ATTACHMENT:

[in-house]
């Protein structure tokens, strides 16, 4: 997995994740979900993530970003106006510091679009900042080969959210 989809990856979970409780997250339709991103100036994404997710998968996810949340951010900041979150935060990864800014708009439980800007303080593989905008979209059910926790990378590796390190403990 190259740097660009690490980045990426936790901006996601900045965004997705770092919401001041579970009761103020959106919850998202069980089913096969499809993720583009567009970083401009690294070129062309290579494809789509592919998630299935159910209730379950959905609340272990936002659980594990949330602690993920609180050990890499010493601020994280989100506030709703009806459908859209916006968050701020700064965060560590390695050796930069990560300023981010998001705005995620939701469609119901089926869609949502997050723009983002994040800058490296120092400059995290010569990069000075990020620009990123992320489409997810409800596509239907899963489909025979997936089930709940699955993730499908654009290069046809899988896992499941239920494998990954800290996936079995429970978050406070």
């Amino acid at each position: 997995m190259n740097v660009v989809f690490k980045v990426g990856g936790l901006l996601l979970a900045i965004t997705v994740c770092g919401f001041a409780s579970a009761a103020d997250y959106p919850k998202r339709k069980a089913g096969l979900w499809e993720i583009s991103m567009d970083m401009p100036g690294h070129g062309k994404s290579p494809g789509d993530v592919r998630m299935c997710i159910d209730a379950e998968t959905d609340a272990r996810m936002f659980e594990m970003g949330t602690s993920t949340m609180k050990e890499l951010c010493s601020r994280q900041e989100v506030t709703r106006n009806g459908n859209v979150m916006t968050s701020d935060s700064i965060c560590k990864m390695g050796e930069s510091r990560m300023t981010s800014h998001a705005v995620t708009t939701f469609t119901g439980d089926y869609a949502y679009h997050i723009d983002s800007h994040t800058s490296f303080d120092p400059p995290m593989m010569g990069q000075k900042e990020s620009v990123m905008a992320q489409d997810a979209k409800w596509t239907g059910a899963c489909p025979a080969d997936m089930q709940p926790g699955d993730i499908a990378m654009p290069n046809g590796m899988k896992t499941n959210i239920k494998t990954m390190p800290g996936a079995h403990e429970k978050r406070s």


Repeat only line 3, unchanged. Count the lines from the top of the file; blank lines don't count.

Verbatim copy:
């Amino acid at each position: 997995m190259n740097v660009v989809f690490k980045v990426g990856g936790l901006l996601l979970a900045i965004t997705v994740c770092g919401f001041a409780s579970a009761a103020d997250y959106p919850k998202r339709k069980a089913g096969l979900w499809e993720i583009s991103m567009d970083m401009p100036g690294h070129g062309k994404s290579p494809g789509d993530v592919r998630m299935c997710i159910d209730a379950e998968t959905d609340a272990r996810m936002f659980e594990m970003g949330t602690s993920t949340m609180k050990e890499l951010c010493s601020r994280q900041e989100v506030t709703r106006n009806g459908n859209v979150m916006t968050s701020d935060s700064i965060c560590k990864m390695g050796e930069s510091r990560m300023t981010s800014h998001a705005v995620t708009t939701f469609t119901g439980d089926y869609a949502y679009h997050i723009d983002s800007h994040t800058s490296f303080d120092p400059p995290m593989m010569g990069q000075k900042e990020s620009v990123m905008a992320q489409d997810a979209k409800w596509t239907g059910a899963c489909p025979a080969d997936m089930q709940p926790g699955d993730i499908a990378m654009p290069n046809g590796m899988k896992t499941n959210i239920k494998t990954m390190p800290g996936a079995h403990e429970k978050r406070s």